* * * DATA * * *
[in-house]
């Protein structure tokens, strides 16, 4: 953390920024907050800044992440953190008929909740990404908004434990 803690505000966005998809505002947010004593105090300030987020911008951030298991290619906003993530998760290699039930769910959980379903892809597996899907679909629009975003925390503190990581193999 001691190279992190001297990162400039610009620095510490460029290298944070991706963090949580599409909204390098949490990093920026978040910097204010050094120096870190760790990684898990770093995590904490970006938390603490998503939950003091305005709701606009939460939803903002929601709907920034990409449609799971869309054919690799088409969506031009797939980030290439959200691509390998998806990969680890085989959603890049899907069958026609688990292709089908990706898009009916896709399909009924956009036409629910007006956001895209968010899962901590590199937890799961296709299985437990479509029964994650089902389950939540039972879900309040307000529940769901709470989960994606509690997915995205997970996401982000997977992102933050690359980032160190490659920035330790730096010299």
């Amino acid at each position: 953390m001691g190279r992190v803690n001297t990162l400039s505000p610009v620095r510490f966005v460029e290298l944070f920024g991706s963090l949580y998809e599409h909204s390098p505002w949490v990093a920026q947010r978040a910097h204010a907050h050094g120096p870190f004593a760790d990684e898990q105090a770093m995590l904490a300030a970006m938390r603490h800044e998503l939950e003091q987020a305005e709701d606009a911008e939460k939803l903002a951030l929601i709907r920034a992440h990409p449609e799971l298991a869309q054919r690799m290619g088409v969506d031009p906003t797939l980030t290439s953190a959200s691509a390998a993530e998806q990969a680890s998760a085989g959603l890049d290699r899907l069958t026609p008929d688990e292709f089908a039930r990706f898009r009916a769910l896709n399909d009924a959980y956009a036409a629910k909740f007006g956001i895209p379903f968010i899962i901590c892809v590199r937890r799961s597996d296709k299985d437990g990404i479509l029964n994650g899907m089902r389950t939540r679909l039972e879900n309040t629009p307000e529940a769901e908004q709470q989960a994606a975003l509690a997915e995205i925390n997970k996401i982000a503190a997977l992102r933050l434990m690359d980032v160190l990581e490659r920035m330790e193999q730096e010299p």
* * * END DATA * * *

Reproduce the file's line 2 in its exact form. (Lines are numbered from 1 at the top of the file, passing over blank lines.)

């Protein structure tokens, strides 16, 4: 953390920024907050800044992440953190008929909740990404908004434990 803690505000966005998809505002947010004593105090300030987020911008951030298991290619906003993530998760290699039930769910959980379903892809597996899907679909629009975003925390503190990581193999 001691190279992190001297990162400039610009620095510490460029290298944070991706963090949580599409909204390098949490990093920026978040910097204010050094120096870190760790990684898990770093995590904490970006938390603490998503939950003091305005709701606009939460939803903002929601709907920034990409449609799971869309054919690799088409969506031009797939980030290439959200691509390998998806990969680890085989959603890049899907069958026609688990292709089908990706898009009916896709399909009924956009036409629910007006956001895209968010899962901590590199937890799961296709299985437990479509029964994650089902389950939540039972879900309040307000529940769901709470989960994606509690997915995205997970996401982000997977992102933050690359980032160190490659920035330790730096010299």